In response to Dean Alexander’s letter from the Oct. 23, 2019 edition concerning the proposed purchase of the Black River High School building by the town of Ludlow, he makes several good points, but some of his information may be out-of-date.
Per the Selectboard’s “Black River High School Feasibility Report,” the annual expected maintenance cost of the building to the town would be $300,000, double what Dean indicated. Should the independent school materialize, it’s expected to have revenue of $1.2 million and pay $200,000 to the town for use of the top two floors.
The report discusses other “possible” uses of the first floor space, including expansion office space for the township, larger conference room area, and use by the Recreation Department. The only possible revenue streams suggested were for other educational activities or renting space to nonprofit organizations, though neither of these appear to have been vetted by any possible tenants and would certainly not come close to covering the $300,000 maintenance expense.
While the report paints a glowing picture of how the building is up to code, it was built in 1938 and besides some new windows – the town would have to pay to complete the window upgrades – it certainly doesn’t meet today’s need for energy efficient buildings. Noticeably missing is any kind of energy audit even though Efficiency Vermont offers them. The two boilers are also 22 years old and numerous efficiency upgrades are now available.
It’s obvious to the casual observer that the report was written to justify the purchase of the building by the town in support of the independent school, a high school that the voters three times voted to close.
On the positive side, the purchase includes the building and, for recreational purposes, the baseball field and the “back 40;” the building is designated as an emergency shelter for the town; the town could control the smoke-free, drug-free, safe environment around the elementary school.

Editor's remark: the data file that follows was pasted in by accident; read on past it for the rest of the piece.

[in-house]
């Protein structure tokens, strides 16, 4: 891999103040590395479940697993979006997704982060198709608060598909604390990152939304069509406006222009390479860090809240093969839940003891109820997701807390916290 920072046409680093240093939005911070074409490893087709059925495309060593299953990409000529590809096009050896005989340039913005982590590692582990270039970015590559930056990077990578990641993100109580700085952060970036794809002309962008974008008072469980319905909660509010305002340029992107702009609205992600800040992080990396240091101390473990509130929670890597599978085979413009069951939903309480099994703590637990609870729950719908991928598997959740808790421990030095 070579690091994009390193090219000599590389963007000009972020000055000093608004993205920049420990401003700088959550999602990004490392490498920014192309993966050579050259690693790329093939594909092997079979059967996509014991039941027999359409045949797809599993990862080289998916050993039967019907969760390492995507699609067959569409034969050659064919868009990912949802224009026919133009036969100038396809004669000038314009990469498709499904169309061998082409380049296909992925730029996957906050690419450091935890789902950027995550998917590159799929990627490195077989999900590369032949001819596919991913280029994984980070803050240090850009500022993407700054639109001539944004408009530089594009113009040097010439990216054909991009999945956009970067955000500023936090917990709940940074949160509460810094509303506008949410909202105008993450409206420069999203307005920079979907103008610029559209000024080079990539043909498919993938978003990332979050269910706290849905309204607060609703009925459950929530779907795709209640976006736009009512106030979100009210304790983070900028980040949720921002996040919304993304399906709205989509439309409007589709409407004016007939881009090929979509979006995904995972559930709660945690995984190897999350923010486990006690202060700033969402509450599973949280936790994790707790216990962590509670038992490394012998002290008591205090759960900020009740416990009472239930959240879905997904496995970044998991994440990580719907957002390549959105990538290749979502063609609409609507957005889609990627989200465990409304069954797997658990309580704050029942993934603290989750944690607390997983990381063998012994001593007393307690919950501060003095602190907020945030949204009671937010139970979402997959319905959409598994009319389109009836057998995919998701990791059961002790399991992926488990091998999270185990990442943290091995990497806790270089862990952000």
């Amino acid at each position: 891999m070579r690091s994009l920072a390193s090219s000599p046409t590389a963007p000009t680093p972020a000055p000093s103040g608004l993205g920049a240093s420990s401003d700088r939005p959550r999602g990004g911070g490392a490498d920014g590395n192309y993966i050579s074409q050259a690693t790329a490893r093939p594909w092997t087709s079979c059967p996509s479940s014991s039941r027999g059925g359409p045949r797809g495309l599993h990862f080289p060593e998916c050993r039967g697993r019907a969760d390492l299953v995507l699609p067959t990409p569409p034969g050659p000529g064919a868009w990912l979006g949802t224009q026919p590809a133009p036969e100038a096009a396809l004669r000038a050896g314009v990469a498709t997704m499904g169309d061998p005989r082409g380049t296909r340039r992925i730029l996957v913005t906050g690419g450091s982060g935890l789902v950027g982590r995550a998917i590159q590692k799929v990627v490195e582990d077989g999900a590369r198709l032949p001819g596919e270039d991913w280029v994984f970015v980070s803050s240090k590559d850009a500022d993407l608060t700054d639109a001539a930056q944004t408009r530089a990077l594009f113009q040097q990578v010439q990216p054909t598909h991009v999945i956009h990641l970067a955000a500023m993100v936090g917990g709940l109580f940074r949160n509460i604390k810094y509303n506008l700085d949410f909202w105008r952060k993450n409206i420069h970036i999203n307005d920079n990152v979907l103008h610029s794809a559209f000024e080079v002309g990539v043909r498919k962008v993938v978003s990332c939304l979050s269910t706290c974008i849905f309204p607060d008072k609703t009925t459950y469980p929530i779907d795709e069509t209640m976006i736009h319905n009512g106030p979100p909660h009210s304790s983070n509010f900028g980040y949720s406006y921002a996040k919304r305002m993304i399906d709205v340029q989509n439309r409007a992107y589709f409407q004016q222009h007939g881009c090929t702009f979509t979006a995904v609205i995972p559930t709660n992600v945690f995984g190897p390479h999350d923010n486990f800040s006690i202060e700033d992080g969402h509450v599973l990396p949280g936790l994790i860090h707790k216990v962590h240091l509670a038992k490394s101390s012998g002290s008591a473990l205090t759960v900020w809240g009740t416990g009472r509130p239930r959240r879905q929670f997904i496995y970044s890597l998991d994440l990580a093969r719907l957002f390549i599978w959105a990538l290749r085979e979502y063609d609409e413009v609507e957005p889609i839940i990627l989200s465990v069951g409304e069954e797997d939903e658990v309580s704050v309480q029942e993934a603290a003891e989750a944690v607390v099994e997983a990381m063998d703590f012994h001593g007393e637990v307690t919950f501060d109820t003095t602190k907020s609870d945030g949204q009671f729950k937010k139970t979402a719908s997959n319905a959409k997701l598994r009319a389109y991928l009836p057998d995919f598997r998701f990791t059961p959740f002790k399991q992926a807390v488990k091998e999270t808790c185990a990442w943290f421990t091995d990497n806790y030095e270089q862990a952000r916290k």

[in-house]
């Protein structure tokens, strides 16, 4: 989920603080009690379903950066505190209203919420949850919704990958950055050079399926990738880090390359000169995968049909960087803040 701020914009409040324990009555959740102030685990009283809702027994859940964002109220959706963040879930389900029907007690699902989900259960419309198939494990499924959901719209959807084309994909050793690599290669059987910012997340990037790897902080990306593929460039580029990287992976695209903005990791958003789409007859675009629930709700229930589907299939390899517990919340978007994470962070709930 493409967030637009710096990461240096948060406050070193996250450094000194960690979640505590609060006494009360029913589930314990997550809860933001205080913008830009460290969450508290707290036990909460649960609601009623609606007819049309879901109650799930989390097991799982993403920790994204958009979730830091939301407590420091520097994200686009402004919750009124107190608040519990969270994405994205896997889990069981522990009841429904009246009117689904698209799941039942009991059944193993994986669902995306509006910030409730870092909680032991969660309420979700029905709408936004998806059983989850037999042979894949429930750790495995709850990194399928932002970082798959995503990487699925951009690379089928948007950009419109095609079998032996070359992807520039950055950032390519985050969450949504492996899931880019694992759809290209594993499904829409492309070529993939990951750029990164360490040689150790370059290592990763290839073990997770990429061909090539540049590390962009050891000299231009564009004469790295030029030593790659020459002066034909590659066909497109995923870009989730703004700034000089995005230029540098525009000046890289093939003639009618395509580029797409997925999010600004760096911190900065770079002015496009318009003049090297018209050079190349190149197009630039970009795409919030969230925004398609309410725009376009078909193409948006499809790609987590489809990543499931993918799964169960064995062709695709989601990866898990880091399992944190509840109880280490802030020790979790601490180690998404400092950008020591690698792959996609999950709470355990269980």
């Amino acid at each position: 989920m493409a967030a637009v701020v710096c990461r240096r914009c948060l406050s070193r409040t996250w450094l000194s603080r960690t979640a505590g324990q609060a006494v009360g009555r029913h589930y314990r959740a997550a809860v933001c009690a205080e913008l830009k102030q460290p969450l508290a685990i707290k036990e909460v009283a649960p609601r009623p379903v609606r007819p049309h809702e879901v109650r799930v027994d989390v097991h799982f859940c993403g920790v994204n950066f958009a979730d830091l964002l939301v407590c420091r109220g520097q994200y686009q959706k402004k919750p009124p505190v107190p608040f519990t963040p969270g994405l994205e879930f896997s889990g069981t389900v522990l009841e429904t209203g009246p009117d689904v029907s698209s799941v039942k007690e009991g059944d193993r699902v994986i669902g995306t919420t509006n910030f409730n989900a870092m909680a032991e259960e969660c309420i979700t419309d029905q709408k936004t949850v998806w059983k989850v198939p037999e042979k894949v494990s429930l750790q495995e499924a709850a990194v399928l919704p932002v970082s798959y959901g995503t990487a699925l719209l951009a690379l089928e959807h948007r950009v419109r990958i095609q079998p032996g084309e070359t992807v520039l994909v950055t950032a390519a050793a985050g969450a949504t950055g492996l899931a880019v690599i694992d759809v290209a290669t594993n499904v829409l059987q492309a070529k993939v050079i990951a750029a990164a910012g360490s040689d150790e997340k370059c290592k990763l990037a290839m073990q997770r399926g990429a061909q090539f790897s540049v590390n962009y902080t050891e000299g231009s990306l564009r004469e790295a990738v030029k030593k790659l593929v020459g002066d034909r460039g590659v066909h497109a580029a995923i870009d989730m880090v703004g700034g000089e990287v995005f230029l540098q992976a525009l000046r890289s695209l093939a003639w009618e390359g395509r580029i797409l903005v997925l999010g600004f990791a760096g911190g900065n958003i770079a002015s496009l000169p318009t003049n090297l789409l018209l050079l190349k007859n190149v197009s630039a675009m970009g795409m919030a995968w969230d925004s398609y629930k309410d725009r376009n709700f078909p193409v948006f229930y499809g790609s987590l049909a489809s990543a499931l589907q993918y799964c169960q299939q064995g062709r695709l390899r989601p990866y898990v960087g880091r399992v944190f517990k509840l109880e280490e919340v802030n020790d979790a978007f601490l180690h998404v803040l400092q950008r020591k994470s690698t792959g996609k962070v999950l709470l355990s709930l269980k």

Before making a final decision Nov. 12 at the special town meeting, there are a number of outstanding questions that need to be answered at the Nov. 5 meeting, starting with why is this vote not by Australian ballot where the whole town has the opportunity to decide rather than the few who can attend a special town meeting?
I think anything that comes with a minimum annual expense of $300,000, having a significant impact on property taxes, should go before the whole town. It makes me wonder what they’ve “swept under the rug.”
Other questions include:
- What exactly will the increase property tax be per $1 assessed value for the full $300,000?
- Why wasn’t an energy audit done and how much would it cost to make the building energy efficient?
- What would the annual maintenance cost be if Ludlow bought the building and “moth-balled” it until a suitable use or tenant is found or sold?
- While the building is appraised at $1.8 million, what can Ludlow actually get for it on the open market? Is there any interest in the building?
- Has the independent school actually committed to the $200,000 annual rent?
- Have any potential tenants been contacted to see if there is interest and what is a realistic potential rental income beyond the independent school?
If Ludlow doesn’t purchase the building, at least the annual maintenance cost continues to be shared with Mount Holly residents until the building is sold. I have serious doubts it will sell anytime soon – unless it’s given away. In that situation, another question is: is there anything stopping the independent school from renting the space from the School Board?
They wouldn’t have the same level of “security” in location, but it’s inappropriate to risk $300,000 of taxpayer money annually until they can show a continued income sufficient to maintain the school. One final question: if Ludlow doesn’t purchase the building next year, the building doesn’t sell, and the independent school flourishes, can the School Board offer Ludlow the option to buy it again for $1 at a later date?